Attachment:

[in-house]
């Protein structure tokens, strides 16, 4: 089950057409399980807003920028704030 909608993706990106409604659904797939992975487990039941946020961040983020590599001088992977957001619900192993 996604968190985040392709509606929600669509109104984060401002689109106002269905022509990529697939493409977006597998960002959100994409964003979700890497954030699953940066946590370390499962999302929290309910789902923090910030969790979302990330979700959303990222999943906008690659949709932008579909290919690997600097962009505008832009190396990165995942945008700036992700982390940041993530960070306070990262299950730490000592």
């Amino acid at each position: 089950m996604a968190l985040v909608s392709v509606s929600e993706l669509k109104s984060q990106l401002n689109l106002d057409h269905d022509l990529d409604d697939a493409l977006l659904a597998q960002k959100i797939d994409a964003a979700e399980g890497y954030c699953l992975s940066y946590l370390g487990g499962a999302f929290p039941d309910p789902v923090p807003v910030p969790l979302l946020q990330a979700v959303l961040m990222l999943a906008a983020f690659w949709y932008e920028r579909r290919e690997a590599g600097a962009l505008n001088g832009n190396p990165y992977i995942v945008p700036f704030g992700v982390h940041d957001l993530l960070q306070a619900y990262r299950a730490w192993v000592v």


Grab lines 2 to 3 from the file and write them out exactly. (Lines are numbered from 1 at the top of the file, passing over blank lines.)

């Protein structure tokens, strides 16, 4: 089950057409399980807003920028704030 909608993706990106409604659904797939992975487990039941946020961040983020590599001088992977957001619900192993 996604968190985040392709509606929600669509109104984060401002689109106002269905022509990529697939493409977006597998960002959100994409964003979700890497954030699953940066946590370390499962999302929290309910789902923090910030969790979302990330979700959303990222999943906008690659949709932008579909290919690997600097962009505008832009190396990165995942945008700036992700982390940041993530960070306070990262299950730490000592």
């Amino acid at each position: 089950m996604a968190l985040v909608s392709v509606s929600e993706l669509k109104s984060q990106l401002n689109l106002d057409h269905d022509l990529d409604d697939a493409l977006l659904a597998q960002k959100i797939d994409a964003a979700e399980g890497y954030c699953l992975s940066y946590l370390g487990g499962a999302f929290p039941d309910p789902v923090p807003v910030p969790l979302l946020q990330a979700v959303l961040m990222l999943a906008a983020f690659w949709y932008e920028r579909r290919e690997a590599g600097a962009l505008n001088g832009n190396p990165y992977i995942v945008p700036f704030g992700v982390h940041d957001l993530l960070q306070a619900y990262r299950a730490w192993v000592v």